This was my latest monthly column in the Free Lance-Star on January 28th. The more heretical books I read about how clinical trials can be misleading, the more skeptical I get about being able to make a rational, informed decision about medical treatment/interventions.
Despite my idyllic, relaxed retired life in the country, the old blood pressure’s been running a little high. Wondering do I need to do something about it, and if so what, makes me feel like a patient.
Of course the all too common scenario for patients is that the doctor says “here take these pills.” And that’s that.
If you are one of those empowered, medically emancipated patients, however (which I hope you are), you’ll ask the doctor “what are the benefits and what are the risk?” Or if you’re really sophisticated you’ll ask “what’s the number needed to treat – NNT- and what’s the number needed to harm - NNH?”
And your doctor will think you’re a pain in the Gluteus Maximus.
So Hard to Get the Strait Dope
Determining the benefit and the harm of a medicine or treatment, usually comes from it having been tested in a clinical trial. Usually against a placebo. But there are pitfalls.
Clinical trials can be manipulated to make the product look good; the data can be cherry picked; bad results can be buried; the placebo can have a significant “placebo effect”; if it’s not a randomized controlled trial (if it’s an observational study for example) that’s not so good.
Trials can use a “surrogate end point” – something you’re not really interested in but that is often easier to measure - measuring cholesterol is easy, but it’s not quite the same as measuring vascular disease.
Then the data can be presented in a misleading way – the glamorous Pfizer rep would tell me “there’s a thirty six percent reduction in risk of heart attack in people with cardiac risk factors when they take Lipitor.”
I prescribed it for everyone.
Then I found out about number needed to treat (the number of people who have to take a medicine for one to be saved a heart attack). Yes the heart attacks went down by about a third – from 3 percent to 2 percent - but 100 people had to take Lipitor for 40 months to save that one person a heart attack. The NNT was 100.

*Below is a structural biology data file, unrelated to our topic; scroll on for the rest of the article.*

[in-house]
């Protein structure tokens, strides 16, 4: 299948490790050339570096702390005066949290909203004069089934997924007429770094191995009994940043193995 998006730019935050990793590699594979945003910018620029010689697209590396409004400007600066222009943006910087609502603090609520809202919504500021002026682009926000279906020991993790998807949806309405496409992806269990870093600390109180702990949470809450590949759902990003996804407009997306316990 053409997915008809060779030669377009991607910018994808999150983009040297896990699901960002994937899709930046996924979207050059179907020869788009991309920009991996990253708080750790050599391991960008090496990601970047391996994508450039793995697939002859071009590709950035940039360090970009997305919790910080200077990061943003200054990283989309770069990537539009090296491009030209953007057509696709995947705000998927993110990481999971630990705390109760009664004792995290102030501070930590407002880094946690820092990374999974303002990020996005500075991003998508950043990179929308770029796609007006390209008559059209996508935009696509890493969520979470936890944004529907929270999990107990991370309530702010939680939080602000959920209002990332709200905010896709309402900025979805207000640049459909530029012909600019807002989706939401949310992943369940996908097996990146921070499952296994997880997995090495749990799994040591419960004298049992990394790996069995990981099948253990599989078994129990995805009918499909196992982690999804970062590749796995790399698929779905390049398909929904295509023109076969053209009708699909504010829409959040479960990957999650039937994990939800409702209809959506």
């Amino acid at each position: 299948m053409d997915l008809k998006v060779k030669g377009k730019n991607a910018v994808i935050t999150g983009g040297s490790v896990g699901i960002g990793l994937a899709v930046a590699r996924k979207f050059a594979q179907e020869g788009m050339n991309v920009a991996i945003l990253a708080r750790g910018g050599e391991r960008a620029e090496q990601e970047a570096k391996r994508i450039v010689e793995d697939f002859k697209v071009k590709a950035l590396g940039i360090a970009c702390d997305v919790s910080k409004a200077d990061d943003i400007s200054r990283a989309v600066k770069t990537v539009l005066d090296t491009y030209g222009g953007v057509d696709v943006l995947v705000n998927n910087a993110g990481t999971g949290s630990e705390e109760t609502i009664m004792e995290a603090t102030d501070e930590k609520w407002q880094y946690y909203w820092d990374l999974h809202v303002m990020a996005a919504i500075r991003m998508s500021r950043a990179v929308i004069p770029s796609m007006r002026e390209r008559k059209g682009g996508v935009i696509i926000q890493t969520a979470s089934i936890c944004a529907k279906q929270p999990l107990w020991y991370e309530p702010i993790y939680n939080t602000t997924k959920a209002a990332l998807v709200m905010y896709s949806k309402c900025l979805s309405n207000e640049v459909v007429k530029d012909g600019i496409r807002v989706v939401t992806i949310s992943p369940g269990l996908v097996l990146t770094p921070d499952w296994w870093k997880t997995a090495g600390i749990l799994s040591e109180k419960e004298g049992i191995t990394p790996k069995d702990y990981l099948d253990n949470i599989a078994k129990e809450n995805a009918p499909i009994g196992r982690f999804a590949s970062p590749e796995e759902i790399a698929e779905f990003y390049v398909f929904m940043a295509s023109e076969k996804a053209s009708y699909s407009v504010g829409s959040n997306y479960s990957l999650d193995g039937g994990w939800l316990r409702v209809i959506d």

The 99 others got no benefit but were still subject to the risk of muscles pains and danger of developing diabetes. Not to mention the expense if they weren’t part of a trial.
Often what happens is some expert in the field, or learned body – like the American Heart Association (who have just revised the guidelines for treating high blood pressure dropping the acceptable level from 140 over 90 to 130 over 80) crunches all the numbers from multiple trials and comes up with a guideline for us peons to follow.
This is good because 25 studies are published every day – which is too much to keep up with. It’s TMI for doctors (rather than the usual “eewwwuuu Dad . . . TMI” from your kids when you talk about old folks having sex or something equally inappropriate).
Reliance on experts, who are subject to coercion by drug companies, is referred to by the wags, as “eminence based” rather than “evidence based” medicine.
This might seem OK, except guidelines and medical dogma are built on shifting sands.
Writing in Your Medical Mind: How to decide what is right for you Jerome Groopman, MD and Pamela Hartzband, MD report that 14 per cent of guidelines are revised within a year, and fully half are overturned by five years.
How many examples of “U-turn medicine” can you think of? There’s all too many.
Or I’ll bet a lot of women, who diligently go to get their mammogram, don’t know how iffy the whole thing is. That some studies show no lives are saved (an NNT of infinity). The New England Journal of Medicine recently printed a recommendation by a Swiss Medical Board that we should give up on mammograms.
But What’s Right for Me?
Finding a study that exactly addresses my situation – what’s the risk for a 72 year old codger with a blood pressure somewhere between 120 and 140 over 80 to 95 – is a problem.
People have this cussed way of being individuals, so what works for the population as a whole may not work for you. You have to make an educated guess.
Personal bias also plays a big part in deciding what to do. Though people like the Dutch mathematician Daniel Bernoulli have tried to put some objectivity in to it with so called “expected utility” - a calculation that estimates the probability of achieving a particular outcome and some measure of its significance. Still people (and doctors) show bias. They are maximalist (“do everything) or minimalist; they are doubters or believers.
Also beware that it seems doctors often have a different take on the importance of how some factor will impact your life.
Do you wonder I am having trouble deciding what to do with my blood pressure?